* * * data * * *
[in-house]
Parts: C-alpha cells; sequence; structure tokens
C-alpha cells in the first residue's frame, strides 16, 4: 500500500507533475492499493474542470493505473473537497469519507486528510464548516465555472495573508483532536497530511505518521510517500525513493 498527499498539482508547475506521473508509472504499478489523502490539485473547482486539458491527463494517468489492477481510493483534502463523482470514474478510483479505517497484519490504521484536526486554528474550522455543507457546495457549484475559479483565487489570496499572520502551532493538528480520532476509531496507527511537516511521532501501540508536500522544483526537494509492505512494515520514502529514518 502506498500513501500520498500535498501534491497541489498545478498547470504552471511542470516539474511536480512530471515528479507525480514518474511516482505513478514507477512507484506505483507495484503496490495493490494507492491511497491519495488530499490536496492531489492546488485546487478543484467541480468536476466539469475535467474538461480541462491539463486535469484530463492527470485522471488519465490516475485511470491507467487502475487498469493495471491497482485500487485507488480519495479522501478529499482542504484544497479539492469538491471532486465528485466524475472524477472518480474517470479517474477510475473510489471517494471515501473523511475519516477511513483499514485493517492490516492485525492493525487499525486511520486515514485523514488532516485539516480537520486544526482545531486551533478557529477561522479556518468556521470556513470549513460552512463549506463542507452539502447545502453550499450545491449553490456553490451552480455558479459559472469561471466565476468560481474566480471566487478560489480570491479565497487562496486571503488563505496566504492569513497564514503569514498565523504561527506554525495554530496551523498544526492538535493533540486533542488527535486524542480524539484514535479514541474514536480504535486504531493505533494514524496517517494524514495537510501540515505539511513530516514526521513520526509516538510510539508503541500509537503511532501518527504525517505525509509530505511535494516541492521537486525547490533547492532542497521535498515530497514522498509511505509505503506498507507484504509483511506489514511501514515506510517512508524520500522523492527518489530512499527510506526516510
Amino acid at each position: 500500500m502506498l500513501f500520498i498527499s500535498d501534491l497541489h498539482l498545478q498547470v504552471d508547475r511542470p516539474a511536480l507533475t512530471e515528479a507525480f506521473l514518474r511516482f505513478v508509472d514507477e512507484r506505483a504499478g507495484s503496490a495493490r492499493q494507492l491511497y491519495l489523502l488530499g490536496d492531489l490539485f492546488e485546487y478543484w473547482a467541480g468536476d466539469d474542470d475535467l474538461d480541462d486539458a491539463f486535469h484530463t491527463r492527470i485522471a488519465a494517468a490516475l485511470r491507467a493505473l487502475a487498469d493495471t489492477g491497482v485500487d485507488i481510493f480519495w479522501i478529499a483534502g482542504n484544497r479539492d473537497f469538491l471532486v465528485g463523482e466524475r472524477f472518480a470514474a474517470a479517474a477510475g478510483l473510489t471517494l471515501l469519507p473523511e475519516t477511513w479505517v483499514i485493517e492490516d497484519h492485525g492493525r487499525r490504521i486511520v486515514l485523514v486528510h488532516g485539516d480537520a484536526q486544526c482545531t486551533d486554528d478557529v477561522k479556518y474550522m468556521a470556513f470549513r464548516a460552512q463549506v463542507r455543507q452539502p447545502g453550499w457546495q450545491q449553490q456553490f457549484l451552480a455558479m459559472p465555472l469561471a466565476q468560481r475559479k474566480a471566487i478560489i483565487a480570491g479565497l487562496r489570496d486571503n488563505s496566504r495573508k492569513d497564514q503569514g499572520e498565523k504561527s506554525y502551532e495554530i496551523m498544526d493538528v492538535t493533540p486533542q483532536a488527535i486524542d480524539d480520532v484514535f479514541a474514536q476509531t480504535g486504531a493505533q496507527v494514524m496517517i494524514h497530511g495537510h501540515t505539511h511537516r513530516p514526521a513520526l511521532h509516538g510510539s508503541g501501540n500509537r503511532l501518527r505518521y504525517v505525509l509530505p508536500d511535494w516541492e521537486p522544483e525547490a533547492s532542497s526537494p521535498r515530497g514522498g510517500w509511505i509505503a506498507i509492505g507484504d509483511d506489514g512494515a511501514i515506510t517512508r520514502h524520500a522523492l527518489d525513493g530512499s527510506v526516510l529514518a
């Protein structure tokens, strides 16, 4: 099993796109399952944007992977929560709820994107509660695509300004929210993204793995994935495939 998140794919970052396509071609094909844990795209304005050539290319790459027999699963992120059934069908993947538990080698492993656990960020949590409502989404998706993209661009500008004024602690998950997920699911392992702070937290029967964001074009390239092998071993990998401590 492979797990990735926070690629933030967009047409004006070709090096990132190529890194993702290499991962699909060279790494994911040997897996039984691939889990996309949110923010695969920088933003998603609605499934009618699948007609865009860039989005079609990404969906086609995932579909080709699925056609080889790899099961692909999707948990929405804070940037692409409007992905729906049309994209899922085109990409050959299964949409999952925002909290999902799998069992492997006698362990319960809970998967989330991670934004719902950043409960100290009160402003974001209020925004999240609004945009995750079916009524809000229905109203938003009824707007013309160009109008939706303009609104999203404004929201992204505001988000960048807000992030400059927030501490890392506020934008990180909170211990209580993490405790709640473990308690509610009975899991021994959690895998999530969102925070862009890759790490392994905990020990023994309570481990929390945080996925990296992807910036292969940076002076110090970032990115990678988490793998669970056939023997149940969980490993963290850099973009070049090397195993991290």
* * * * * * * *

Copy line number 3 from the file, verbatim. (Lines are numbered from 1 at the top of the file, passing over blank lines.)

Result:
C-alpha cells in the first residue's frame, strides 16, 4: 500500500507533475492499493474542470493505473473537497469519507486528510464548516465555472495573508483532536497530511505518521510517500525513493 498527499498539482508547475506521473508509472504499478489523502490539485473547482486539458491527463494517468489492477481510493483534502463523482470514474478510483479505517497484519490504521484536526486554528474550522455543507457546495457549484475559479483565487489570496499572520502551532493538528480520532476509531496507527511537516511521532501501540508536500522544483526537494509492505512494515520514502529514518 502506498500513501500520498500535498501534491497541489498545478498547470504552471511542470516539474511536480512530471515528479507525480514518474511516482505513478514507477512507484506505483507495484503496490495493490494507492491511497491519495488530499490536496492531489492546488485546487478543484467541480468536476466539469475535467474538461480541462491539463486535469484530463492527470485522471488519465490516475485511470491507467487502475487498469493495471491497482485500487485507488480519495479522501478529499482542504484544497479539492469538491471532486465528485466524475472524477472518480474517470479517474477510475473510489471517494471515501473523511475519516477511513483499514485493517492490516492485525492493525487499525486511520486515514485523514488532516485539516480537520486544526482545531486551533478557529477561522479556518468556521470556513470549513460552512463549506463542507452539502447545502453550499450545491449553490456553490451552480455558479459559472469561471466565476468560481474566480471566487478560489480570491479565497487562496486571503488563505496566504492569513497564514503569514498565523504561527506554525495554530496551523498544526492538535493533540486533542488527535486524542480524539484514535479514541474514536480504535486504531493505533494514524496517517494524514495537510501540515505539511513530516514526521513520526509516538510510539508503541500509537503511532501518527504525517505525509509530505511535494516541492521537486525547490533547492532542497521535498515530497514522498509511505509505503506498507507484504509483511506489514511501514515506510517512508524520500522523492527518489530512499527510506526516510